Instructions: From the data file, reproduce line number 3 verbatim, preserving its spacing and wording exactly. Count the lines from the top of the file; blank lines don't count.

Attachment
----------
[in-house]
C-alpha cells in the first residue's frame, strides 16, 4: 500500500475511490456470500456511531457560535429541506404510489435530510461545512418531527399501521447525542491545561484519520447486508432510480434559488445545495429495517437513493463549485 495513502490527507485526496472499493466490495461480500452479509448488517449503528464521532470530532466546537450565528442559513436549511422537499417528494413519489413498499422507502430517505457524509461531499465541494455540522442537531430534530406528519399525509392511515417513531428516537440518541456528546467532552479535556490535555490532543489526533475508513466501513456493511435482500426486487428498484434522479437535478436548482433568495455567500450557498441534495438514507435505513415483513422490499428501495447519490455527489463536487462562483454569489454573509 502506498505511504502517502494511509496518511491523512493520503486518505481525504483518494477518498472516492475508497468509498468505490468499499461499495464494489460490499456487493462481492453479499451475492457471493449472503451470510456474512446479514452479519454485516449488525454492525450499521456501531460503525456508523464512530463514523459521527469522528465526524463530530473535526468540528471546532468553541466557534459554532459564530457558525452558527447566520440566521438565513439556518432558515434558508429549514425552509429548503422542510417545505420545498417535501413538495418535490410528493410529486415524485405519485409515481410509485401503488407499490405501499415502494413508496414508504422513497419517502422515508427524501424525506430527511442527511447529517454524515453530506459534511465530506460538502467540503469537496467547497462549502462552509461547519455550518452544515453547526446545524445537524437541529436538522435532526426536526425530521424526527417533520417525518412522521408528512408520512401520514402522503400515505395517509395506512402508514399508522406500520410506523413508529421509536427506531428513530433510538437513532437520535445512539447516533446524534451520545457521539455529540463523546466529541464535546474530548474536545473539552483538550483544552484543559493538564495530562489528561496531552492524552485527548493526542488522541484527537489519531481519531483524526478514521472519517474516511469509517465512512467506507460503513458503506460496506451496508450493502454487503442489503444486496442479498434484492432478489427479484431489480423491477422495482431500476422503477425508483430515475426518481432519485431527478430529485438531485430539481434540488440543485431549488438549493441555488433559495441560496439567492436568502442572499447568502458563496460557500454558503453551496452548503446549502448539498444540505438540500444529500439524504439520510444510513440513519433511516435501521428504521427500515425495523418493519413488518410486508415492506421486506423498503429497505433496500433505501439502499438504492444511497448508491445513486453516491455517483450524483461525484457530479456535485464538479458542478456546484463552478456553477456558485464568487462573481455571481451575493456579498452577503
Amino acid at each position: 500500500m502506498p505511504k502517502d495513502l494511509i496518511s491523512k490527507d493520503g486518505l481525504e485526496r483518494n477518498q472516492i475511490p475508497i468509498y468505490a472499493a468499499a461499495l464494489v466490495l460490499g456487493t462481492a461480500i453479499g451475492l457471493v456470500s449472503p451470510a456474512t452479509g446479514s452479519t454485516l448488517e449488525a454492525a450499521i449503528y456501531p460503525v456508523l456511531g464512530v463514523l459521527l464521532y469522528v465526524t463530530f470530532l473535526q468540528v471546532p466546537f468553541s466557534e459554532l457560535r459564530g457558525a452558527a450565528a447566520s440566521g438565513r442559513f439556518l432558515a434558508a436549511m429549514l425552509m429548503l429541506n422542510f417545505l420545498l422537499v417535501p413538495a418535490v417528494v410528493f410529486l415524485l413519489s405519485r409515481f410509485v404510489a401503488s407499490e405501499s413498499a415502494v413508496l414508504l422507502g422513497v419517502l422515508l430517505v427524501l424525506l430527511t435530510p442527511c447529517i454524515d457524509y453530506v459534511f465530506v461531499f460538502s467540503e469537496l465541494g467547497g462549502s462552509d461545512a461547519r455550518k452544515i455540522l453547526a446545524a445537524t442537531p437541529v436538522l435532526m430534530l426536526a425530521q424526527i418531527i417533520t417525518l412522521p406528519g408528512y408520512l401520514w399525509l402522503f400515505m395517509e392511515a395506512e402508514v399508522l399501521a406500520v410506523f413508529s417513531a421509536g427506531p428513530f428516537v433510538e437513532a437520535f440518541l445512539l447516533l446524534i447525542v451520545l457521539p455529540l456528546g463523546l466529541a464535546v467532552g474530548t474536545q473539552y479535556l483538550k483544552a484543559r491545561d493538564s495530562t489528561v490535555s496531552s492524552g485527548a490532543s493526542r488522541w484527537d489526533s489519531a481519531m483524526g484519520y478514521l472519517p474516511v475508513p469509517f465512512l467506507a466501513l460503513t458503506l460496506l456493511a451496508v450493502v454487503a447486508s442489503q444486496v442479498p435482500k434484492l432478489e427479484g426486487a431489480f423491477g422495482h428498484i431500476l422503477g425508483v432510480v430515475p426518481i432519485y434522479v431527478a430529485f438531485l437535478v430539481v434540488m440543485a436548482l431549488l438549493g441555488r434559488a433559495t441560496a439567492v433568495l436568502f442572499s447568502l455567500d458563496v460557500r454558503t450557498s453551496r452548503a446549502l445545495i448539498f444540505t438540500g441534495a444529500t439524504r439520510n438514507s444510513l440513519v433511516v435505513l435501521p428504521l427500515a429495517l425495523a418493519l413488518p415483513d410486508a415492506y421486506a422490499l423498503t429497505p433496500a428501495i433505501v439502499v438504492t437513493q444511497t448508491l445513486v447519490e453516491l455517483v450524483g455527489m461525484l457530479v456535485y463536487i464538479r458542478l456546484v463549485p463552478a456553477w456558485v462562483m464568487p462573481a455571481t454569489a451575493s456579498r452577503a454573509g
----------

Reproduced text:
Amino acid at each position: 500500500m502506498p505511504k502517502d495513502l494511509i496518511s491523512k490527507d493520503g486518505l481525504e485526496r483518494n477518498q472516492i475511490p475508497i468509498y468505490a472499493a468499499a461499495l464494489v466490495l460490499g456487493t462481492a461480500i453479499g451475492l457471493v456470500s449472503p451470510a456474512t452479509g446479514s452479519t454485516l448488517e449488525a454492525a450499521i449503528y456501531p460503525v456508523l456511531g464512530v463514523l459521527l464521532y469522528v465526524t463530530f470530532l473535526q468540528v471546532p466546537f468553541s466557534e459554532l457560535r459564530g457558525a452558527a450565528a447566520s440566521g438565513r442559513f439556518l432558515a434558508a436549511m429549514l425552509m429548503l429541506n422542510f417545505l420545498l422537499v417535501p413538495a418535490v417528494v410528493f410529486l415524485l413519489s405519485r409515481f410509485v404510489a401503488s407499490e405501499s413498499a415502494v413508496l414508504l422507502g422513497v419517502l422515508l430517505v427524501l424525506l430527511t435530510p442527511c447529517i454524515d457524509y453530506v459534511f465530506v461531499f460538502s467540503e469537496l465541494g467547497g462549502s462552509d461545512a461547519r455550518k452544515i455540522l453547526a446545524a445537524t442537531p437541529v436538522l435532526m430534530l426536526a425530521q424526527i418531527i417533520t417525518l412522521p406528519g408528512y408520512l401520514w399525509l402522503f400515505m395517509e392511515a395506512e402508514v399508522l399501521a406500520v410506523f413508529s417513531a421509536g427506531p428513530f428516537v433510538e437513532a437520535f440518541l445512539l447516533l446524534i447525542v451520545l457521539p455529540l456528546g463523546l466529541a464535546v467532552g474530548t474536545q473539552y479535556l483538550k483544552a484543559r491545561d493538564s495530562t489528561v490535555s496531552s492524552g485527548a490532543s493526542r488522541w484527537d489526533s489519531a481519531m483524526g484519520y478514521l472519517p474516511v475508513p469509517f465512512l467506507a466501513l460503513t458503506l460496506l456493511a451496508v450493502v454487503a447486508s442489503q444486496v442479498p435482500k434484492l432478489e427479484g426486487a431489480f423491477g422495482h428498484i431500476l422503477g425508483v432510480v430515475p426518481i432519485y434522479v431527478a430529485f438531485l437535478v430539481v434540488m440543485a436548482l431549488l438549493g441555488r434559488a433559495t441560496a439567492v433568495l436568502f442572499s447568502l455567500d458563496v460557500r454558503t450557498s453551496r452548503a446549502l445545495i448539498f444540505t438540500g441534495a444529500t439524504r439520510n438514507s444510513l440513519v433511516v435505513l435501521p428504521l427500515a429495517l425495523a418493519l413488518p415483513d410486508a415492506y421486506a422490499l423498503t429497505p433496500a428501495i433505501v439502499v438504492t437513493q444511497t448508491l445513486v447519490e453516491l455517483v450524483g455527489m461525484l457530479v456535485y463536487i464538479r458542478l456546484v463549485p463552478a456553477w456558485v462562483m464568487p462573481a455571481t454569489a451575493s456579498r452577503a454573509g